Arica realized she needed a partner in her journey to maintain her heart health. While at the hospital, a nurse gave her some reading material about United Way nonprofit partner agency, American Heart Association.
The American Heart Association conducts medical research into cardiovascular disease and prevention and educates people on how to lead healthier lives.
“I reached out to them and looked on their website and found out more information about how to support yourself, eat right, do cardiovascular workouts and more,” said Arica. “I didn’t know heart disease was so preventable, they tell you to listen to your bodies, go get checked out and do the work so you don’t end up with a heart attack or clogged arteries.”
Finding out that the American Heart Association was funded by United Way made her support for us even stronger. She got to experience for herself how vital United Way’s safety net of nonprofit partners is to the stability of the St. Louis region.
“It is super important for community-based organizations that are partners of United Way to receive funding because the more funding they get, the more resources and support they can provide for the community,” said Arica. “I know we are all passionate about particular organizations we want to give to, I’m very passionate about the American Heart Association. But I like to take the bulk of my funds to United Way because United Way is the organization that has done all the work to understand specifically what all of our community’s needs are, and they’re the ones that shift these resources and funding to where they need to be.”
Reward of a lifetime
2022 was one of the most special years in United Way’s history. That year marked our organization’s 100-year anniversary.
Arica planned on supporting United Way just as she had for the past nine years – volunteering, donating and supporting us in any way that she could. But a few months before the start of our annual community campaign, she learned that she would have a much more significant role – she was selected to serve as our campaign vice chair.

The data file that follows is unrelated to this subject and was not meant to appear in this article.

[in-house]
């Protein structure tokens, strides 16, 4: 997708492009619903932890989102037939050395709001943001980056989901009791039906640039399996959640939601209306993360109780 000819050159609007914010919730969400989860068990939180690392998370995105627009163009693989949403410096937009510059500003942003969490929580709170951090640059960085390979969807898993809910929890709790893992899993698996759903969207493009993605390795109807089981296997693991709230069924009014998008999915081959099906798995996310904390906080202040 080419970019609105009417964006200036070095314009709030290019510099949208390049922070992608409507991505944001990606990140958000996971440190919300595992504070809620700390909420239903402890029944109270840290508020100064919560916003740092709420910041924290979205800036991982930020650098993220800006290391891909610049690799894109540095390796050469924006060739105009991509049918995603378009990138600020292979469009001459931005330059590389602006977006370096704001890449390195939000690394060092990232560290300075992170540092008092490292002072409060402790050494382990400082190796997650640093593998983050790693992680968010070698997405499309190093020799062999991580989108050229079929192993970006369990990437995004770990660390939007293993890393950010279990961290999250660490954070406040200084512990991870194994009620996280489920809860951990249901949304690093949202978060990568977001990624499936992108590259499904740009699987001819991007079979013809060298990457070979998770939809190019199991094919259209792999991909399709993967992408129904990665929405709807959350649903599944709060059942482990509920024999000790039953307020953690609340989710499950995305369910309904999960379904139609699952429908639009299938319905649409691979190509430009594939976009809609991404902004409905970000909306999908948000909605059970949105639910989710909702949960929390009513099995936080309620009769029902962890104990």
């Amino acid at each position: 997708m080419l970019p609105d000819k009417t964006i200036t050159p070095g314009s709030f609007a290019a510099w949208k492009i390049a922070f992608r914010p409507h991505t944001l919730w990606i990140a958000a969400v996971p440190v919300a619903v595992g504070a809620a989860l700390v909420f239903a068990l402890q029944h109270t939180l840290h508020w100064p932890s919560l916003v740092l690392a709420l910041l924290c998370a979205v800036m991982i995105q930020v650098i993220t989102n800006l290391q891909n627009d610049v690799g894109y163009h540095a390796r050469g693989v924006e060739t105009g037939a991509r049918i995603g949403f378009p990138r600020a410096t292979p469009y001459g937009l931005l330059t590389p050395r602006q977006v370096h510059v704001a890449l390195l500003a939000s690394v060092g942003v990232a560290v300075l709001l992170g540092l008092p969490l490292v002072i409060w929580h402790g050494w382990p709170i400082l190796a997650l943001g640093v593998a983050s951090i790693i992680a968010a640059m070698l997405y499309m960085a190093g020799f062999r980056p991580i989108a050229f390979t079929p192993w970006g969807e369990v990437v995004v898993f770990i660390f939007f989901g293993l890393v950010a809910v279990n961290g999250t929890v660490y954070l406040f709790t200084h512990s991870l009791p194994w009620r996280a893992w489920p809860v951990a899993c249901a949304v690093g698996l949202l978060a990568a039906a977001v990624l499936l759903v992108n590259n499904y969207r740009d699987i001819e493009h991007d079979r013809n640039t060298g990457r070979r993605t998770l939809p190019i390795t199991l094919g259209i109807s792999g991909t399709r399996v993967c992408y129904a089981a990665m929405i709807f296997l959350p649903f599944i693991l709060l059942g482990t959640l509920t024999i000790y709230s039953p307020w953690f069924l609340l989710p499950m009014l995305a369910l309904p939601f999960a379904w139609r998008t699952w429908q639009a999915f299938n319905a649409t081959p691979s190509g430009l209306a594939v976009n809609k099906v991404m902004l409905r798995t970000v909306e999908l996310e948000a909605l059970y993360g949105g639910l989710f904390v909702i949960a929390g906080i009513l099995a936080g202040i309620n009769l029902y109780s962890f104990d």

“That was probably the biggest thing that’s ever happened to me in my life,” said Arica. “It was such an honor to be in that role and support the community at that level and at that capacity.”
Arica’s announcement as campaign vice chair was featured in local media publications like the St. Louis American, Illinois Business Journal and she even got to appear on the cover of the Ladue News Magazine alongside United Way President and CEO, Michelle Tucker and campaign co-chairs, Penny Pennington and Rusty Keeley.
As vice chair, she was tasked with assisting our community outreach efforts. Helping to garner attention towards our campaign and hopefully secure donations. Thanks in part to her efforts, the community campaign raised over $67 million. Arica said seeing the community come together to support United Way’s mission to help people live their best possible lives was a rewarding experience.
“It was very fun, the energy around United Way with people participating and giving was so high,” said Arica. “Coming off years of COVID where we couldn’t be together like we have in years past, 2022 afforded us the opportunity to be together more and thus, people wanted to do more and give more.”
As United Way moves into its second century of impact, Arica looks forward to sticking by our side and doing all she can to help our neighbors in need. United Way has helped millions of people, and as we look to the future, there is still more we can accomplish together.
“The work is not done yet, there’s still so many needs in our community, there’s so much more that we can do,” said Arica. “As we continue to grow in our lives and our professions, we have an obligation to make sure our community continues to thrive for our children and our children’s children. So, we’re not done, the story is still being written.”